Life Insurance for SSI Recipients

Life insurance and SSI are usually separate, but purchasing a permanent life insurance policy could decrease your SSI benefits. Read on to learn more about your options for life insurance as an SSI recipient.

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UPDATED: Jun 23, 2022

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Written By: Chris TepedinoReviewed By: Laura WalkerUPDATED: Jun 23, 2022Fact Checked

The Rundown

  • A standard life insurance policy can cost as low as $71 per month
  • Older, high-risk policyholders will have higher rates
  • Collecting SSI won’t affect your rates, but having a life insurance policy could affect your SSI benefits

If you’re receiving Supplementary Security Income benefits, you might be wondering if you can still get life insurance. Luckily, in many cases, life insurance and SSI benefits are mutually exclusive. Life Insurance for SSI Recipients is not hard to get. Certain types of policies can affect how much SSI you can collect, though.

Keep reading to learn how much life insurance can cost, the different policies, and how your SSI benefits could change.

What types of life insurance for SSI recipients are available?

SSI life insurance comes in many shapes and sizes, so one type might be better for you than another.

Term Life Insurance for SSI Recipients

Term life insurance is the most popular type because it’s simple and affordable. When you get term life insurance quotes, you choose how many years you want the policy to last. If you die during your term, your beneficiaries will receive a payout from your insurer. Terms range from 10 years to 30 years.

The risk with term life insurance is that your insurance could expire before you die. Make sure you give it some thought before purchasing a new policy.

Permanent Life Insurance for SSI Recipients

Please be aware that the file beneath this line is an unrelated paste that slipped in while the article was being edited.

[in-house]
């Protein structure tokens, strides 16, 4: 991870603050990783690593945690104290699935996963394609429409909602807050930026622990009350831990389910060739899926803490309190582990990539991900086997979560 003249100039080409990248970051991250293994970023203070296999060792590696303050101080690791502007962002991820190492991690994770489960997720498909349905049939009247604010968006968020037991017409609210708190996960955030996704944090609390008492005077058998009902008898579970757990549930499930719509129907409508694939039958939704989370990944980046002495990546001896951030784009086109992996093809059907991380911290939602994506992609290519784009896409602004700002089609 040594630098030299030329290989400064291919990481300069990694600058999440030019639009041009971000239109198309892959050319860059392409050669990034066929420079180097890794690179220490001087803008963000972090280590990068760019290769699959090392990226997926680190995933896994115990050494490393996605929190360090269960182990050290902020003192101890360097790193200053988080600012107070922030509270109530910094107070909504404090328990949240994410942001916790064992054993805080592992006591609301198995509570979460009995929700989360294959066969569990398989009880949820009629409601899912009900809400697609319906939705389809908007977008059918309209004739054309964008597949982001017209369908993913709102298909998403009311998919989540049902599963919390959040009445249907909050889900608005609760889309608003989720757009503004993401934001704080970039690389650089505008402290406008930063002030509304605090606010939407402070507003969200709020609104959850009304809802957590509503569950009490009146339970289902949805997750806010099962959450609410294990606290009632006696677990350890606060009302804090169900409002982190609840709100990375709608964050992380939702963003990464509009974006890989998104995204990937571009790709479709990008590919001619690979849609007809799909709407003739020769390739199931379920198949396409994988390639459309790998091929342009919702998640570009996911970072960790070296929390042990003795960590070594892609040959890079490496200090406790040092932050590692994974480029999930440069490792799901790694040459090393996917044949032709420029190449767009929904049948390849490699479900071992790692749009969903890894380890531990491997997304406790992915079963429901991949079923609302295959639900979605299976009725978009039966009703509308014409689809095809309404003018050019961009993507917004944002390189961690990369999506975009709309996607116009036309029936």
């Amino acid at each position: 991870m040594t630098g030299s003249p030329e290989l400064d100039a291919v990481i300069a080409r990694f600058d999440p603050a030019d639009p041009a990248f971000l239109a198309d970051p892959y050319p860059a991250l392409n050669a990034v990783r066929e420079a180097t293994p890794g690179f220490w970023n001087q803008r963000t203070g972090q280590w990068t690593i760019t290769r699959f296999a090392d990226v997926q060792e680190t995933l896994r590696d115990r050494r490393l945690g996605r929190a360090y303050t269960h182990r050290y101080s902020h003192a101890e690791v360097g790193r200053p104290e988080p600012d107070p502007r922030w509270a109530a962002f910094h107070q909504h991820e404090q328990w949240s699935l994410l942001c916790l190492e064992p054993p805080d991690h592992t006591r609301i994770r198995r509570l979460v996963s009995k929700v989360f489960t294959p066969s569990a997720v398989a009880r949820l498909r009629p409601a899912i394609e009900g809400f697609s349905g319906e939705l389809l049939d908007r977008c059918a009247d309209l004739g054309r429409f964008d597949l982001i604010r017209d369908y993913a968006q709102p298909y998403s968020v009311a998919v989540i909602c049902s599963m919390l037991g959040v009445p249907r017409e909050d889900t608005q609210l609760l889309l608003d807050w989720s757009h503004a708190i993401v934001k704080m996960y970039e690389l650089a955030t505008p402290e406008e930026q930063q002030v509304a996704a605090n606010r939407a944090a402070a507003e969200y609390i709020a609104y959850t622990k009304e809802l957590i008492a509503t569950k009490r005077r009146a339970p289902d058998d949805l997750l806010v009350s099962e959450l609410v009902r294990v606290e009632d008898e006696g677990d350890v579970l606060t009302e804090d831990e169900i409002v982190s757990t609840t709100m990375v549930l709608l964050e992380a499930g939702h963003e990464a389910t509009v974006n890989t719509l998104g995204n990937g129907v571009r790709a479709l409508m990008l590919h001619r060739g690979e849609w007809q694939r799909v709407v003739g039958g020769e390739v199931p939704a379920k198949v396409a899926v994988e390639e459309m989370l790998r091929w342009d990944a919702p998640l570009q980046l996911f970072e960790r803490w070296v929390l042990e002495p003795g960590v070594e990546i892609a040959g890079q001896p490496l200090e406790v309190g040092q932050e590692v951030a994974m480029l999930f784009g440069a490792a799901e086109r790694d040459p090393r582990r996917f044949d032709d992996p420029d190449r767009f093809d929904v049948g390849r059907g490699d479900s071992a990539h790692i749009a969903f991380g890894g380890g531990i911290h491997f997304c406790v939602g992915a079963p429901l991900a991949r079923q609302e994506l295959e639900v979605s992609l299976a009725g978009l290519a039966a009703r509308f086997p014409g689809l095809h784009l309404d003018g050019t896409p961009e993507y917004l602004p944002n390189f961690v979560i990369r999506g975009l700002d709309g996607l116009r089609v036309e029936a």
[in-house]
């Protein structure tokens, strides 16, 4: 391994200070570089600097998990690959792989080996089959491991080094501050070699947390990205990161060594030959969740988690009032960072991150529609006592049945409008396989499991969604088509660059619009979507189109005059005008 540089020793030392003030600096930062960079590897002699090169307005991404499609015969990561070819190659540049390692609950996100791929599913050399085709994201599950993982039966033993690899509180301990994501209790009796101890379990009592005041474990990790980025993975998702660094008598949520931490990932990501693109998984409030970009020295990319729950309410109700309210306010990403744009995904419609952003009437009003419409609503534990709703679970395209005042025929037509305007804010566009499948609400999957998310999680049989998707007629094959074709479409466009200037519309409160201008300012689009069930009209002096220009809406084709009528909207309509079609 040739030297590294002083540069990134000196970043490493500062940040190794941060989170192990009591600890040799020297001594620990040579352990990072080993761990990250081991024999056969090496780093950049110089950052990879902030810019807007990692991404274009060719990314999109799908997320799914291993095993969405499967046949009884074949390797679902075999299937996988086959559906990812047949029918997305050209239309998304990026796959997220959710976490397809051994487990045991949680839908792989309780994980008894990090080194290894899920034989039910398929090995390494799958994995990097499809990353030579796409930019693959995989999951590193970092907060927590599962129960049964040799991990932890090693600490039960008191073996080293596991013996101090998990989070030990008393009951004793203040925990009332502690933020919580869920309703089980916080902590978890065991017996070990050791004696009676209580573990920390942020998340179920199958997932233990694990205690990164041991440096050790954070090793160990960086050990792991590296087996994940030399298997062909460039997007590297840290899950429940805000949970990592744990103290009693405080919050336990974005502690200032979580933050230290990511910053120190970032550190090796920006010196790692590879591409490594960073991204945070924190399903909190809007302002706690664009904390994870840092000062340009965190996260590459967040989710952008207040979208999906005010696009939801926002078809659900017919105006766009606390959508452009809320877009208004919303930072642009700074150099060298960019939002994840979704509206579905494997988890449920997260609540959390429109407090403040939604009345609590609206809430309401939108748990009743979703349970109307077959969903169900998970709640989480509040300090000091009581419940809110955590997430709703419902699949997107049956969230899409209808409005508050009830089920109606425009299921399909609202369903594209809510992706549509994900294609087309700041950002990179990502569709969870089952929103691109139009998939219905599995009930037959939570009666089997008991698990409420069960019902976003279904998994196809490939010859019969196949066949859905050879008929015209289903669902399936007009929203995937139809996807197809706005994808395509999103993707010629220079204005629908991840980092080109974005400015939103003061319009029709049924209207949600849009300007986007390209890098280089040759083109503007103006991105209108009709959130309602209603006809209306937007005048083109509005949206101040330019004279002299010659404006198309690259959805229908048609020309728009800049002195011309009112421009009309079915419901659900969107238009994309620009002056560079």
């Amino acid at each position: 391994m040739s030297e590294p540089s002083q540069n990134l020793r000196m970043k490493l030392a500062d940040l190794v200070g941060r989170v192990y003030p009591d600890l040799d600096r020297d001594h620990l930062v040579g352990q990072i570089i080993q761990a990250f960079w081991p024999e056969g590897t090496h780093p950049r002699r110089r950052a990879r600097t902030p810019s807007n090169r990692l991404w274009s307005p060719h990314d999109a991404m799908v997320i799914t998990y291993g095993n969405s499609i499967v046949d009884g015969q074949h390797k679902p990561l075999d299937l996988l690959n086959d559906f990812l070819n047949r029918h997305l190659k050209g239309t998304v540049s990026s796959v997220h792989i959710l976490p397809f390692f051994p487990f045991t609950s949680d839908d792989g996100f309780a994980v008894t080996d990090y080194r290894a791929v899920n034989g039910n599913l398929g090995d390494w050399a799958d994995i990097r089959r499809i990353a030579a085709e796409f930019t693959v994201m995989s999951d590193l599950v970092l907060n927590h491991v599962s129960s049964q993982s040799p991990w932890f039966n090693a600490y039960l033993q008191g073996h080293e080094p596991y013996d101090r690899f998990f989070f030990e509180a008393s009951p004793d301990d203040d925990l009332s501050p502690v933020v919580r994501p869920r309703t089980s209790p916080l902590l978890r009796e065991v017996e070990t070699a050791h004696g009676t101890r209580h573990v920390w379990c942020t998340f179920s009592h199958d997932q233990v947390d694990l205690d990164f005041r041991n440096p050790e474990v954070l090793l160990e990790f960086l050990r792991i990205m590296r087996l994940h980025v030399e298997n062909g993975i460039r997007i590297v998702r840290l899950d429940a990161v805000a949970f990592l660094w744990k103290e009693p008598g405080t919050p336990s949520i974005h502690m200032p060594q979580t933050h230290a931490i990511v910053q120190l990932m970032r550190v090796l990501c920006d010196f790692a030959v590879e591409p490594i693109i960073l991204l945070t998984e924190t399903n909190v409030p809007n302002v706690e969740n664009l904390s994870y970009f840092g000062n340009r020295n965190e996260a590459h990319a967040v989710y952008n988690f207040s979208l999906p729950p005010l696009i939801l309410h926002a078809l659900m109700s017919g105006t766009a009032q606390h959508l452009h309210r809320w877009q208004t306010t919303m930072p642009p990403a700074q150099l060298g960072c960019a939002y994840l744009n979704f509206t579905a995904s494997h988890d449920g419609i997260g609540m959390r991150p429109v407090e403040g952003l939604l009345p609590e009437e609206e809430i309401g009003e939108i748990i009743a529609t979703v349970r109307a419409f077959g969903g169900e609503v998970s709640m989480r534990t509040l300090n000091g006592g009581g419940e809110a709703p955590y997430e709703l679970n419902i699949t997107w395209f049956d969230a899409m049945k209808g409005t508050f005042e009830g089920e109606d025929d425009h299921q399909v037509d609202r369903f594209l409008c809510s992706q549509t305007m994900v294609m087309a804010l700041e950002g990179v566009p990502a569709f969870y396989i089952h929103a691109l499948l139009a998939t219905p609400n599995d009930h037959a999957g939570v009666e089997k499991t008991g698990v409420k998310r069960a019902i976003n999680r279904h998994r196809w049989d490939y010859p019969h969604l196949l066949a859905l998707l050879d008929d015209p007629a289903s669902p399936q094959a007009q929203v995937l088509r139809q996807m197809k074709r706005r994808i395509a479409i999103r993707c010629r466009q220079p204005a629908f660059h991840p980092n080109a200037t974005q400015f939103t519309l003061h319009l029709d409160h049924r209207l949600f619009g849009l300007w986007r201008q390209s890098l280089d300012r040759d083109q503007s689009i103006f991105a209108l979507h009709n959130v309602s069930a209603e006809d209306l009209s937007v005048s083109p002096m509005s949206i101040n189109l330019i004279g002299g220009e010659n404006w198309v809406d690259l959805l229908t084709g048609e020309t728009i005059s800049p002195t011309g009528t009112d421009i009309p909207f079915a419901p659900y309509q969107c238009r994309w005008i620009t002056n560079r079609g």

Permanent life insurance policies last your entire life. Additionally, they typically have a cash value that is separate from the death benefit. The cash value is essentially a savings account that can build as you make your monthly payments. If you decide to cancel your permanent life insurance policy, you can cash out.

Whole life insurance is the most common type of permanent life insurance. You pay a standard monthly rate for a guaranteed minimum return. Although they’re relatively simple, whole life insurance policies can cost at least five times more than a term life policy, so it may not be worth it unless you can comfortably afford the higher rates. Whole life insurance is best suited for younger policyholders who can build up their death benefits over time.

If you don’t want an entire policy, or if you don’t qualify because of your age or health, you can just pay for burial insurance. Burial insurance is a subset of whole life insurance. You can purchase it as either simplified issue life insurance or guaranteed issue life insurance.

Simplified issue life insurance covers medical care, funeral services, cremation, or anything else related to your death. No medical exam is necessary, but there is a health questionnaire. To be eligible, you can’t have any major health issues. There could be an age cap on this policy, too.

Guaranteed issue life insurance functions like simplified issue life insurance but has higher monthly rates because the eligibility requirements are less strict. There’s no medical exam, and a questionnaire isn’t required. The only people who don’t qualify are those who can’t fill out their applications, such as those with Alzheimer’s or dementia.

Universal Life Insurance for SSI Recipients

Universal life insurance technically falls under permanent life insurance, but it’s more complicated. The big takeaway is that you can adjust your death benefit and monthly payments so long as you have enough money in the account. This increases your flexibility.

Universal life insurance includes investment options. There are three types:

  • Guaranteed universal life insurance. Out of the three types, this has the lowest risk. As long as you pay your monthly rates, you’re guaranteed coverage.
  • Variable universal life insurance. Any investment losses will negatively affect your death benefit.
  • Indexed universal life insurance. Indexed insurance functions like variable universal life insurance, except that there’s no fixed interest rate. It could mean higher gains and greater losses.

The investment policies are suitable for those who like a hands-on approach, but if you prefer the simple route, try a term or a whole policy.

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How much does life insurance cost for SSI recipients?

Life insurance will cost the same whether or not you’re collecting SSI, but the cost of these policies can vary widely. For a standard policy, you could pay as low as $71 a month or over $1,000 per month. 

The average SSI recipient might fall within the $100 to $445 range, but your rates depend on a few crucial factors:

  • Your age. As you age, the risk of death is higher. If you’re buying a new plan after retirement age, expect your quotes to be higher than the average.